Coun­tert­er­ror chief warns of vast global army

Mes­sage con­flicts with op­ti­mistic view of Obama

The Washington Times Weekly - - National - BY ROWAN SCAR­BOR­OUGH

The na­tion’s top coun­tert­er­ror­ism of­fi­cial tes­ti­fied that the world’s army of ter­ror­ists is “broader, wider and deeper than any point since 9/11,” the day al Qaeda at­tacked Amer­ica.

Ni­cholas Ras­mussen, who di­rects the Na­tional Coun­tert­er­ror­ism Cen­ter, said the Is­lamic State may be los­ing ground in Iraq and Syria, but its abil­ity to strike abroad, in­clud­ing in the U.S., “has not thus far been sig­nif­i­cantly di­min­ished.”

The na­tion is fac­ing a phase in which peo­ple quickly rad­i­cal­ize and launch sim­ple but deadly at­tacks be­fore au­thor­i­ties have time to de­tect them, he said.

His tes­ti­mony to the Se­nate Home­land Se­cu­rity Com­mit­tee con­flicts with up­beat re­ports from the White House, which has fo­cused on ter­ri­to­rial losses in Syria and Iraq as signs that the Is­lamic State is be­ing de­feated.

“Even ISIL’s lead­ers know they’re go­ing to keep los­ing,” Pres­i­dent Obama said in Au­gust. “In their mes­sage to fol­low­ers, they’re in­creas­ingly ac­knowl­edg­ing that they may lose Mo­sul and Raqqa, and ISIL is right … they will lose them. And we’ll keep hit­ting them and push­ing them back and driv­ing them out un­til they do.”

The Is­lamic State group, also known as ISIL, ISIS and Daesh, has set up its so-called cap­i­tal in Raqqa, Syria, and con­trols Mo­sul, the sec­ond-largest city in Iraq.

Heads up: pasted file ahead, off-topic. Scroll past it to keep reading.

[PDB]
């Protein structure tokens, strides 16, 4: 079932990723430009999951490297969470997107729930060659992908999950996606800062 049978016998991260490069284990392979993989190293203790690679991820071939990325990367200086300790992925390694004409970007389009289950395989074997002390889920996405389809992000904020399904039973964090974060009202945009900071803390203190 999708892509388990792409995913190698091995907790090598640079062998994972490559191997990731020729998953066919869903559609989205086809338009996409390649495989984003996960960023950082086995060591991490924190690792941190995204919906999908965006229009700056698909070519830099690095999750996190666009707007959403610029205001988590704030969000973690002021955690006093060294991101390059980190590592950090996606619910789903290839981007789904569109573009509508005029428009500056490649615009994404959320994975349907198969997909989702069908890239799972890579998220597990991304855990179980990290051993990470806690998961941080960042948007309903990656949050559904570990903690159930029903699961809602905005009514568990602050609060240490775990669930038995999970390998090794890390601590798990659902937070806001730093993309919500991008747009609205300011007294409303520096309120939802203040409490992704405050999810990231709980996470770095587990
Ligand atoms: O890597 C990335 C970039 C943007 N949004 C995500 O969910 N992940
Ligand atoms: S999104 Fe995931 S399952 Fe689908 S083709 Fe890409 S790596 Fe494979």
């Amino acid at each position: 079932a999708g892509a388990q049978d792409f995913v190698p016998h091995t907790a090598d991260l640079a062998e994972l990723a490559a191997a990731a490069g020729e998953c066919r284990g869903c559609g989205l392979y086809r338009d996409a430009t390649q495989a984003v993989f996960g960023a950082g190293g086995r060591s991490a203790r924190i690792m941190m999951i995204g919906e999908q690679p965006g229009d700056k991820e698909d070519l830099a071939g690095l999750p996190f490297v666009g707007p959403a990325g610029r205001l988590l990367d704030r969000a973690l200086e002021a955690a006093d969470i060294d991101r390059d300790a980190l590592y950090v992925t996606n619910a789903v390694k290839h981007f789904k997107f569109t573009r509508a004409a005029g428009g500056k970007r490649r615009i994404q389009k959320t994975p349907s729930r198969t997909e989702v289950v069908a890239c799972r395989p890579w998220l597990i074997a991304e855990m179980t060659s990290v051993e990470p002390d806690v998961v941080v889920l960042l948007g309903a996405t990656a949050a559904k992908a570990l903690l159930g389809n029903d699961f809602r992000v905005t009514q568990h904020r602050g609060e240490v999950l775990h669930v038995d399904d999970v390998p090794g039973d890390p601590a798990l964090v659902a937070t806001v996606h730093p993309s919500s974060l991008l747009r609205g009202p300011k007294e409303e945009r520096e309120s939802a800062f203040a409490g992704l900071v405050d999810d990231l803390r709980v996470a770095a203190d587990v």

Mr. Ras­mussen made his sober as­sess­ment as the Depart­ment of Home­land Se­cu­rity is­sued a con­fi­den­tial warn­ing. U.S.-based ter­ror­ists are likely fo­cused on mass killings at fes­ti­vals, con­certs, sport­ing events and other out­door events, says a con­fi­den­tial re­port ob­tained by The Wash­ing­ton Times.

The Sept. 23 warn­ing was is­sued in the wake of a string of bomb­ings in Man­hat­tan and New Jer­sey for which an Afghan-born Mus­lim, Ah­mad Khan Ra­hami, was ap­pre­hended in a gun­fight with po­lice.

The re­port says the “most likely tac­tics” would in­volve “edged weapons, small arms, ve­hi­cle as­saults and pos­si­bly [im­pro­vised ex­plo­sive de­vices],” said the re­port, a copy of which was ob­tained by The Times.

The Is­lamic State has urged Mus­lims on so­cial me­dia to use ve­hi­cles to achieve mass killings, as was car­ried out in July in Nice, France, by a fol­lower of the group.

The Home­land Se­cu­rity Depart­ment’s of­fice of in­tel­li­gence and anal­y­sis “as­sesses that com­mer­cial fa­cil­i­ties — such as fes­ti­vals, con­certs, out­door events, and other mass gath­er­ings — re­main a po­ten­tial tar­get for ter­ror­ists or [homegrown vi­o­lent ex­trem­ists], as they of­ten pur­sue sim­ple, achiev­able at­tacks with an em­pha­sis on eco­nomic im­pact and mass ca­su­al­ties,” the re­port said.

Home­land Se­cu­rity said homegrown lon­ers make foil­ing plots dif­fi­cult.

“We face an in­creased chal­lenge in de­tect­ing in-progress plots by in­di­vid­u­als or small groups act­ing quickly and in­de­pen­dently or with only ten­u­ous ties to for­eign han­dlers,” the re­port says. “Pre­op­er­a­tional in­di­ca­tors are likely to be dif­fi­cult to de­tect; there­fore, state, lo­cal, tribal, ter­ri­to­rial, and pri­vate sec­tor part­ners play a crit­i­cal role in iden­ti­fy­ing and re­port­ing sus­pi­cious ac­tiv­i­ties and rais­ing the aware­ness of fed­eral coun­tert­er­ror­ism of­fi­cials.”